Lessons learned from the Addison Lee case Lessons learned from the Addison Lee case

Here, Dave Chaplin, CEO and founder of ContractorCalculator, discusses what we can learn from the Addison Lee case.

 Lessons learned from the Addison Lee case

Contractors need to pay close attention to their working practices and cannot simply rely on contract paperwork to avoid IR35 risk after another contract was overridden in the latest significant employment status tribunal of Chris Gascoigne vs Addison Lee.

It is a stern reminder that if you fail to match your working practices to your contract then you are at serious risk of being caught by IR35, resulting in paying out thousands of pounds more in tax. Judge Joanna Wade ruled that former courier Chris Gascoigne was a worker for Addison Lee even though the courier’s written contract stated that he was an ‘independent contractor’.

In her assessment, Judge Wade applied the lessons learned from Autoclenz v Belcher, the landmark case showing that ‘sham’ contracts cannot be used to create a business-to-business relationship and that such contracts can be entirely disregarded putting the primary focus on the actual working relationship.

However, savvy contractors can use the Autoclenz ruling to their advantage, particularly in cases where the agency refuses to make any requested changes to the contract, and instead rely on the working conditions as their main defence for being outside IR35.

But, HMRC is likely to pay more attention to bad contracts than good ones, and a badly drafted contract is more likely to result in a protracted HMRC investigation. If contractors are forced to accept terms to secure contracts then it points towards an inequality of bargaining power, and the ‘Autoclenz defence’ can be used to put aside the contract and focus instead on the working conditions.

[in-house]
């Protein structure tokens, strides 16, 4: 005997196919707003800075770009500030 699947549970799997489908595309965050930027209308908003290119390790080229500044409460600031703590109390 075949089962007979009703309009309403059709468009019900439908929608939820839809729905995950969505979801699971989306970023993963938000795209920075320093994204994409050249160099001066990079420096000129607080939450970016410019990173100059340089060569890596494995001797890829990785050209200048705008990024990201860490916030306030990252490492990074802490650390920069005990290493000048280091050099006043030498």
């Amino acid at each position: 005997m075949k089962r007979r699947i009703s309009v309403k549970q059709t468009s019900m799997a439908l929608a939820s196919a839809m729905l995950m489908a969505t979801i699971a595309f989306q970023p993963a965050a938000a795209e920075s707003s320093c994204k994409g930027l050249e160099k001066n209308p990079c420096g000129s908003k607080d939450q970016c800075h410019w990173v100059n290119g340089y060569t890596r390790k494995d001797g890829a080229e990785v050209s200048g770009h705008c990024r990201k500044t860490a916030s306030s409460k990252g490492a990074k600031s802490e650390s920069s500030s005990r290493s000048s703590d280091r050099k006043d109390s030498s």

Jude Wade also pointed to Addison Lee’s recruitment campaign where the courier company invites couriers “to join our growing fleet” offering couriers guidance and directions upon “joining” the company. Such working implies control and can complicate any IR35 defence. Contractors must be careful when the wording in contract advertisements are more akin to ongoing employment roles as opposed to project based work.

Dave Chaplin is CEO and founder of ContractorCalculator, an online portal that provides free expert advice so freelancers, contractors and the self-employed. Here are his tips on staying outside IR35 as a contractor in your own right:

Do not allow yourself to be told how to work

If you allow your client to instruct you in detail on how to carry out your work, this implies control and is a huge threat to your IR35 status. Your client should be agreeing project deliverables with you, and then just leaving you to get on with it.

Do not be named in your contract as the sole provider of a service

Being obliged to provide the services personally is one of the biggest pointers to being caught by IR35. Any engagement should be between the client or agency and your company, not you personally. You can be named in the contract as being one of the personnel who will provide the services, but it should not state that only you can provide those services and no-one else.